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Pre-Nuptial Agreements – The Next Step?

Irwin Mitchell Reacts To Law Commission’s Latest Consultation


A family law expert at leading national firm Irwin Mitchell has welcomed the Law Commission’s consultation on the future of pre-nuptial agreements and whether there should be a change in the law to make them binding.

Alison Hawes, Head of Family Law at Irwin Mitchell’s Bristol office, has flagged that while many people regard pre-nups as only relevant to the rich and famous, they could – if the law is changed – impact on all couples preparing to tie the knot.

The Law Commission’s consultation is asking for the public’s views on whether pre-nups should be binding – and wants any comments on the matter to be submitted by April.

Interest in the issue peaked in 2010 following the case of Radmacher v Granatino in October – when it was ruled in the Supreme Court that the separating couple’s own arrangement was legally binding. However, current legislation means that courts need to consider the issue case by case, which can result in some couples facing long and costly legal battles, as well as uncertainty.

Discussing the Law Commission’s decision to address the issue, family law expert Alison Hawes said: “Many couples see pre-nuptial agreements as anti-romantic, while others view them as unnecessary if they have no assets. Some view them as a ‘Hollywood’ concept for an elite.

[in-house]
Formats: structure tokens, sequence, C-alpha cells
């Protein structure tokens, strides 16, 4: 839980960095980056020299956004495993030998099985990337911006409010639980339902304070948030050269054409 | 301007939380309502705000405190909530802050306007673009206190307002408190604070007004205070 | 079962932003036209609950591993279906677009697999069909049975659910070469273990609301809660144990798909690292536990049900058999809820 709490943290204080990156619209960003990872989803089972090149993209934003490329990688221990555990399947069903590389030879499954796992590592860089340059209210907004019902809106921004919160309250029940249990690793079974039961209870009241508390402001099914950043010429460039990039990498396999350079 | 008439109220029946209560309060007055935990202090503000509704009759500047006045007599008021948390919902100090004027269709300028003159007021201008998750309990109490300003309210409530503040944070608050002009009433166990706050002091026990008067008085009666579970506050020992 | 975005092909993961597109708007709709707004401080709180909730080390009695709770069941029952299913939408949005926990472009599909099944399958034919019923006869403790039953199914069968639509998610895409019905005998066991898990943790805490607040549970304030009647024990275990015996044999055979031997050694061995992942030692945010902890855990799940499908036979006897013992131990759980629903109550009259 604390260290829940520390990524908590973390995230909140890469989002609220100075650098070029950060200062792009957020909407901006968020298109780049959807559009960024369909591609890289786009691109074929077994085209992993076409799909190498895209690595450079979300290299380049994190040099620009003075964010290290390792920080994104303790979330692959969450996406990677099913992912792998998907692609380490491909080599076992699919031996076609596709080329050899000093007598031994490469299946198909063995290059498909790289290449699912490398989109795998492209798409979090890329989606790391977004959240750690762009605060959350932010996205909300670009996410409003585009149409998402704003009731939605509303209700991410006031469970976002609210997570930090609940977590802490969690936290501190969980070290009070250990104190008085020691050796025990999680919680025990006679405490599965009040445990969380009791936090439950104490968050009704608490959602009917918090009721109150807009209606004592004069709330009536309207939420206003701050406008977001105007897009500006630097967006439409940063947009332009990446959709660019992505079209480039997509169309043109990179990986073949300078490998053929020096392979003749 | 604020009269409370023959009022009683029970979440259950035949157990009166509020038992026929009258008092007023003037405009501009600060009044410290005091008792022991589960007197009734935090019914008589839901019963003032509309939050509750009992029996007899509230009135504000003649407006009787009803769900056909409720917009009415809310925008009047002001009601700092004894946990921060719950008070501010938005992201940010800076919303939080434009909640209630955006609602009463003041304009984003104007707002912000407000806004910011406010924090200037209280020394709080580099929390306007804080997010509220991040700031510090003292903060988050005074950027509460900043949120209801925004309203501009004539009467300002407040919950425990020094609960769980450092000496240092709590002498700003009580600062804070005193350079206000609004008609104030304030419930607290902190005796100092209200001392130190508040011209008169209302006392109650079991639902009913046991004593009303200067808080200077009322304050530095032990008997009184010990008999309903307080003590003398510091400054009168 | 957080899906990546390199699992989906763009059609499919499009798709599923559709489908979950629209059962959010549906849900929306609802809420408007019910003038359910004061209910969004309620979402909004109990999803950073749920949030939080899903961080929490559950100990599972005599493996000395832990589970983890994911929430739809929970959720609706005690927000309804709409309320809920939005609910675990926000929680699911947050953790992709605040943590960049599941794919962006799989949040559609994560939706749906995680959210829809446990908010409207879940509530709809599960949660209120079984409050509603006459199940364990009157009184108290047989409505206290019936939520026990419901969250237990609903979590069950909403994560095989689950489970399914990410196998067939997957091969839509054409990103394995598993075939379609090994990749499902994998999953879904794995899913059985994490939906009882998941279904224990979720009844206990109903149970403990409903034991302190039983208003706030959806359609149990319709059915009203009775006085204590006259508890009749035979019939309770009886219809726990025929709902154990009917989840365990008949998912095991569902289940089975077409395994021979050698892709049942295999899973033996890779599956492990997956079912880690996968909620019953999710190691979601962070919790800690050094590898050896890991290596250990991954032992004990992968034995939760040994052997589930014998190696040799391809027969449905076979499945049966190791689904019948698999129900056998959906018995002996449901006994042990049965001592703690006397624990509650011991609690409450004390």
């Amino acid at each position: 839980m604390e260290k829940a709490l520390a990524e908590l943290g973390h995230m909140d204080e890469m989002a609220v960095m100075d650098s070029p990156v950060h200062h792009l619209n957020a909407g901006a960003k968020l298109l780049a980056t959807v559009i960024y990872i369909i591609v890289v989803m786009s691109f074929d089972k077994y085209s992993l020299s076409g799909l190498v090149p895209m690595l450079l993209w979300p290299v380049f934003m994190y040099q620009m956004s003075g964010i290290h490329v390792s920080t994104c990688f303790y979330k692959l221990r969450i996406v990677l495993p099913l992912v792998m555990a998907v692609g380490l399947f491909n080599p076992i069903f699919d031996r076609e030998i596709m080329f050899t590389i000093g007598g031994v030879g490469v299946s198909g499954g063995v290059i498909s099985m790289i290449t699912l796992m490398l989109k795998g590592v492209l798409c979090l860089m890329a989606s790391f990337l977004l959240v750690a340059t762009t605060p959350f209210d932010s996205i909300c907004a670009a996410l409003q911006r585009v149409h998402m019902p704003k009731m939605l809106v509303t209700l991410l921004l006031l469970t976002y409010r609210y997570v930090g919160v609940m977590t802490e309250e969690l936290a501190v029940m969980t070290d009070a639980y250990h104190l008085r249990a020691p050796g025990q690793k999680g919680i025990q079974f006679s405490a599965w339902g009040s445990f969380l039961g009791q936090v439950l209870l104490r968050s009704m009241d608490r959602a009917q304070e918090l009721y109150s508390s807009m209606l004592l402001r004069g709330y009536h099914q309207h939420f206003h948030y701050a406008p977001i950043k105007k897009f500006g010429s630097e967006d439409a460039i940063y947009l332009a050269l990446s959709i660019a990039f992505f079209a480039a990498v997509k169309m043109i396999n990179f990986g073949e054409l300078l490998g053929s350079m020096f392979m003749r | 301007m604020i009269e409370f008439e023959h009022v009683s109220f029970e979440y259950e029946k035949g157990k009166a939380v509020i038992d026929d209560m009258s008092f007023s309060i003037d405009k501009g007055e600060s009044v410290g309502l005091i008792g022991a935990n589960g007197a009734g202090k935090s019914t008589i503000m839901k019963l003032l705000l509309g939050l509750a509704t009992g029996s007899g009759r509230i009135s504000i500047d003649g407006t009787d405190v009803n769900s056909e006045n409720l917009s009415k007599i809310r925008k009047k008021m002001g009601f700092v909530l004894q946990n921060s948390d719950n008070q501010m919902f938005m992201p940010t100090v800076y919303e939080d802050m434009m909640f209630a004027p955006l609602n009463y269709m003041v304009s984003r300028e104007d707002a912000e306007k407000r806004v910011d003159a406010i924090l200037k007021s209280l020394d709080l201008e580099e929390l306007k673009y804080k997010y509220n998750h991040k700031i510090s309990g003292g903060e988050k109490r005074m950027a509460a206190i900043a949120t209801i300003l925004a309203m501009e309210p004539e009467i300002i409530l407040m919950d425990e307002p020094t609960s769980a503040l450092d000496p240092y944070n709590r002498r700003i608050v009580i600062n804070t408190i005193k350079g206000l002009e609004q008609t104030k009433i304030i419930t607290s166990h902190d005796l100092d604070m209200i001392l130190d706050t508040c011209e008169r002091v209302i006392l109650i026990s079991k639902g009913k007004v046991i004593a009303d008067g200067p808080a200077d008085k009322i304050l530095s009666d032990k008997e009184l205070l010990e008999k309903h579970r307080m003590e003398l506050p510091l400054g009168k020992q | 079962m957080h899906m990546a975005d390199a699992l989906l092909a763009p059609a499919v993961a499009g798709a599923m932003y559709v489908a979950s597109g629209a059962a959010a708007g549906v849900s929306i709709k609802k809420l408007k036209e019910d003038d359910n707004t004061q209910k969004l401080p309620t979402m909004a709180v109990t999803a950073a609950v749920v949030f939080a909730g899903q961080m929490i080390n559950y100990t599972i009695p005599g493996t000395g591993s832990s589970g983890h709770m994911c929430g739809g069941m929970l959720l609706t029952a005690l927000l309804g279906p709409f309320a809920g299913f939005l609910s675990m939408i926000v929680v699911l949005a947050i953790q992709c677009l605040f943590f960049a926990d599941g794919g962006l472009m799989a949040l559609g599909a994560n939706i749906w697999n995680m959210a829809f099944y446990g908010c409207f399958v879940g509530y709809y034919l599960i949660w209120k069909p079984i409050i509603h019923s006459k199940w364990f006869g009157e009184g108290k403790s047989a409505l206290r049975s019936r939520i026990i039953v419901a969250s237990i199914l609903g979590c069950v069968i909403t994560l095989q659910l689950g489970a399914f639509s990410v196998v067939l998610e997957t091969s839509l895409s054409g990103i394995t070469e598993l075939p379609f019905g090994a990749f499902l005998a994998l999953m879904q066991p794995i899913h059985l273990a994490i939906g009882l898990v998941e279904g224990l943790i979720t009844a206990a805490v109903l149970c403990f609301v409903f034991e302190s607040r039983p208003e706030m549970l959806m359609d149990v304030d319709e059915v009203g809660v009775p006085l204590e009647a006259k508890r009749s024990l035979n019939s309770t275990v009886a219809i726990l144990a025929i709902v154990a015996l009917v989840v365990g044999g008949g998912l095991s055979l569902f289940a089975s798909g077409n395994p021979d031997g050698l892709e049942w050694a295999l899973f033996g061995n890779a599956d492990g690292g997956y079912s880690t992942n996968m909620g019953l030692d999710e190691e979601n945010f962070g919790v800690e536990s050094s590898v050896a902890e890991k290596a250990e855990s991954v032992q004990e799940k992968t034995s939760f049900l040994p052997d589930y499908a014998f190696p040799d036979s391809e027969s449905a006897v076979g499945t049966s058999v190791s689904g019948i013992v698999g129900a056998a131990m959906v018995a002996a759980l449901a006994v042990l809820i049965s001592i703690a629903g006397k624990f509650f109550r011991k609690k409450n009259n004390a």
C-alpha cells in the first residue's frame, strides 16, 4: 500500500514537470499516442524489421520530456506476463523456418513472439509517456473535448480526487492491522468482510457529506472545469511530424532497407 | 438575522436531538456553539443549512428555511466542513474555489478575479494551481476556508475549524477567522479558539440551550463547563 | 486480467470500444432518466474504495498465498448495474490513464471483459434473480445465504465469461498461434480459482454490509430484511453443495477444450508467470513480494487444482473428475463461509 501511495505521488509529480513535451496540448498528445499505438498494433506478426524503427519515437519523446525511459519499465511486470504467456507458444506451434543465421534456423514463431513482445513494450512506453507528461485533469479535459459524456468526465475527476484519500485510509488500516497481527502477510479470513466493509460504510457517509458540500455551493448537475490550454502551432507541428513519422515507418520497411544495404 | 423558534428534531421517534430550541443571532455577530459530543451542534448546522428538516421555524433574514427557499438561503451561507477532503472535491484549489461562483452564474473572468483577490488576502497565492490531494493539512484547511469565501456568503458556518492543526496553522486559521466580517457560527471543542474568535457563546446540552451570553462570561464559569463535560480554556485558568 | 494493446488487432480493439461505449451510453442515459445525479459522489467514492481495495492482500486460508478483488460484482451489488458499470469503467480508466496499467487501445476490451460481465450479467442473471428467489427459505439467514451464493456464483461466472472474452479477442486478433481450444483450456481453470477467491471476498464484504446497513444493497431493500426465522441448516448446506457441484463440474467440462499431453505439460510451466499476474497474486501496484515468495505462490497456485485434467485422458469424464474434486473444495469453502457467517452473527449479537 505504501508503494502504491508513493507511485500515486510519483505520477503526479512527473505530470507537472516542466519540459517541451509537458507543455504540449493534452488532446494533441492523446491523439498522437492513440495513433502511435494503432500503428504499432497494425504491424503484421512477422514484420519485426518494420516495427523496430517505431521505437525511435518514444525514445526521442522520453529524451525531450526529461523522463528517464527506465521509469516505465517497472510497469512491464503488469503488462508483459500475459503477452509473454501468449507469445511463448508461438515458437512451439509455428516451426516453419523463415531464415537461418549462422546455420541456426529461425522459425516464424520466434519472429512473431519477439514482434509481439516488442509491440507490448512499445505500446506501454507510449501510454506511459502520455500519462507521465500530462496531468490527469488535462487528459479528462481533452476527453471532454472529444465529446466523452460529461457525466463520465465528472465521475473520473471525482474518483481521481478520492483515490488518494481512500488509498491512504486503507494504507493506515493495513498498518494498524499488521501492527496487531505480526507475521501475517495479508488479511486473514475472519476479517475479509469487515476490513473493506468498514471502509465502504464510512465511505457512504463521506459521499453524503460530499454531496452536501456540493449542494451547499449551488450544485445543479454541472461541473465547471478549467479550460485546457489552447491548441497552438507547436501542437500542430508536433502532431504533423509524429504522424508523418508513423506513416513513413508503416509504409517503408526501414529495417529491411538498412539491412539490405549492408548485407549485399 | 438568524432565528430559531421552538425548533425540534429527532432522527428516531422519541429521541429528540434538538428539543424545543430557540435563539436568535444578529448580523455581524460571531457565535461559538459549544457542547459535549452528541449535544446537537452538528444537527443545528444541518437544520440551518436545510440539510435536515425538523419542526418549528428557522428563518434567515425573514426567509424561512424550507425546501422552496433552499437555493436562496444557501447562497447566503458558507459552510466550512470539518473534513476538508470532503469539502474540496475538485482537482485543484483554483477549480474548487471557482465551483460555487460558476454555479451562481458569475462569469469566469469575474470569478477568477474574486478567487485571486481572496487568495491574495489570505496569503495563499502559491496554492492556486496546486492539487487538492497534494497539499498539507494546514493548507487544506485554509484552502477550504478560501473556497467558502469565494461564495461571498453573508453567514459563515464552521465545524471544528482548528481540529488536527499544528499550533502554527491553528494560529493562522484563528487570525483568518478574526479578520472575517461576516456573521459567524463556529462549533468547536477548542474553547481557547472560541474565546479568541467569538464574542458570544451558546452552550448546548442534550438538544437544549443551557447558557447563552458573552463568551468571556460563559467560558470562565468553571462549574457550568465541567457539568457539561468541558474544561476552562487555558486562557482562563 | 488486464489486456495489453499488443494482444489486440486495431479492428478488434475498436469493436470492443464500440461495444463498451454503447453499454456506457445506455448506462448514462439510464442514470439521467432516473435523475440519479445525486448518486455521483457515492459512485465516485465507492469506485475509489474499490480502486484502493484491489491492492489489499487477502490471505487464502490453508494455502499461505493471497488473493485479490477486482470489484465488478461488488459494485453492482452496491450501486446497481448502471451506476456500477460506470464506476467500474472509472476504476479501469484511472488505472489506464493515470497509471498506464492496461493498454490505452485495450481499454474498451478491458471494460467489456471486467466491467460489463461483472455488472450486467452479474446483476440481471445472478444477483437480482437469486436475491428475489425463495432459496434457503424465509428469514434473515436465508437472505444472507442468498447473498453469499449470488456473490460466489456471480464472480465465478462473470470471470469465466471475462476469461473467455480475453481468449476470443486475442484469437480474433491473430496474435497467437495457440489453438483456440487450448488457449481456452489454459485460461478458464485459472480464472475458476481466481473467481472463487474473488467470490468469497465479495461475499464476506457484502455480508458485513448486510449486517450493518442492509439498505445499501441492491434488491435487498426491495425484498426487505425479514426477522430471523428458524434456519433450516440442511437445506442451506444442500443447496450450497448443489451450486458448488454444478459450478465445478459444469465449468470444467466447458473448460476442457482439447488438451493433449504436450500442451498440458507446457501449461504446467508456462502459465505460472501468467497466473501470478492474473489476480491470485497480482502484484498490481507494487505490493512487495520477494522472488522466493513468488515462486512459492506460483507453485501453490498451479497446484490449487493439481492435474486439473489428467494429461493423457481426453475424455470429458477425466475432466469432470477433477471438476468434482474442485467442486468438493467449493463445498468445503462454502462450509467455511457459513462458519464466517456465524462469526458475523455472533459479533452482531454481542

“However, while they may not be a priority for some, the agreements are undoubtedly very useful and there is a strong argument they should be viewed as an important part of the wedding planning process, alongside sorting the flowers and the perfect dress.

“This is because, like wills, they can often save those going through the pain of divorce significant stress and cost.

Alison added that while couples themselves are often slow to consider pre-nups, inquiries about them can come from other sources.

She explained: “My experience is that it is common to hear from the family members of those getting married, who are keen for their loved ones to consider their options when it comes to a pre-nup.

“It might be a father concerned by his daughter’s choice of partner who wants to protect family assets or older children who are keen to protect their inheritance when parents marry for the second time.

“If the outcome of this consultation and public opinion leads to the suggestion that pre-nups should be legally binding, one of the most interesting aspects will be whether the government has the political will to push forward on it.”